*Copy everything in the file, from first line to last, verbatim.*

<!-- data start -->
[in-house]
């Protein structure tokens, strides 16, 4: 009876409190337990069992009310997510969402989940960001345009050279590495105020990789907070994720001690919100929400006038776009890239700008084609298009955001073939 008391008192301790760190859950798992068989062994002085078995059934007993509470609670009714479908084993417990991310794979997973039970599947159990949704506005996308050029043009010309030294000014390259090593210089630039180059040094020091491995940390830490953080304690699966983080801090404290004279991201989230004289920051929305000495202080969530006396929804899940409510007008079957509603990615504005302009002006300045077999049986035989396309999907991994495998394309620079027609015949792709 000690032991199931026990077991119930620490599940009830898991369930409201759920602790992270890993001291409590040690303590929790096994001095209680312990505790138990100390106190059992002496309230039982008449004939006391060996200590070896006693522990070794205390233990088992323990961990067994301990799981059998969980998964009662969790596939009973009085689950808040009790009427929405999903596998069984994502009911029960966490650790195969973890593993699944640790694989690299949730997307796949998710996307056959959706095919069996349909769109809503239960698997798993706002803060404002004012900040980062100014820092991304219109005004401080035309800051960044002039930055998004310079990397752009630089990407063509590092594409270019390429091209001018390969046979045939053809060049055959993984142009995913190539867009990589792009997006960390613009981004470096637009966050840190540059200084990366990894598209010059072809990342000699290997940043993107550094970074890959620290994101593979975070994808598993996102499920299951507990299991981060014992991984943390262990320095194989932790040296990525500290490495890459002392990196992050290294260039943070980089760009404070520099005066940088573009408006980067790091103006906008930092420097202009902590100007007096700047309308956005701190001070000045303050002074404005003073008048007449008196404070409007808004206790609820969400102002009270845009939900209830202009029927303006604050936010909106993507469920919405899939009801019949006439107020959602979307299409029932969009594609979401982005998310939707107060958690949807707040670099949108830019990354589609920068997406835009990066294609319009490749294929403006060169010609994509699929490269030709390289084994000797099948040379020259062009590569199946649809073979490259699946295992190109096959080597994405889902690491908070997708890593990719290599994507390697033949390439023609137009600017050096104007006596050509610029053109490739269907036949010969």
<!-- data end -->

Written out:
[in-house]
């Protein structure tokens, strides 16, 4: 009876409190337990069992009310997510969402989940960001345009050279590495105020990789907070994720001690919100929400006038776009890239700008084609298009955001073939 008391008192301790760190859950798992068989062994002085078995059934007993509470609670009714479908084993417990991310794979997973039970599947159990949704506005996308050029043009010309030294000014390259090593210089630039180059040094020091491995940390830490953080304690699966983080801090404290004279991201989230004289920051929305000495202080969530006396929804899940409510007008079957509603990615504005302009002006300045077999049986035989396309999907991994495998394309620079027609015949792709 000690032991199931026990077991119930620490599940009830898991369930409201759920602790992270890993001291409590040690303590929790096994001095209680312990505790138990100390106190059992002496309230039982008449004939006391060996200590070896006693522990070794205390233990088992323990961990067994301990799981059998969980998964009662969790596939009973009085689950808040009790009427929405999903596998069984994502009911029960966490650790195969973890593993699944640790694989690299949730997307796949998710996307056959959706095919069996349909769109809503239960698997798993706002803060404002004012900040980062100014820092991304219109005004401080035309800051960044002039930055998004310079990397752009630089990407063509590092594409270019390429091209001018390969046979045939053809060049055959993984142009995913190539867009990589792009997006960390613009981004470096637009966050840190540059200084990366990894598209010059072809990342000699290997940043993107550094970074890959620290994101593979975070994808598993996102499920299951507990299991981060014992991984943390262990320095194989932790040296990525500290490495890459002392990196992050290294260039943070980089760009404070520099005066940088573009408006980067790091103006906008930092420097202009902590100007007096700047309308956005701190001070000045303050002074404005003073008048007449008196404070409007808004206790609820969400102002009270845009939900209830202009029927303006604050936010909106993507469920919405899939009801019949006439107020959602979307299409029932969009594609979401982005998310939707107060958690949807707040670099949108830019990354589609920068997406835009990066294609319009490749294929403006060169010609994509699929490269030709390289084994000797099948040379020259062009590569199946649809073979490259699946295992190109096959080597994405889902690491908070997708890593990719290599994507390697033949390439023609137009600017050096104007006596050509610029053109490739269907036949010969």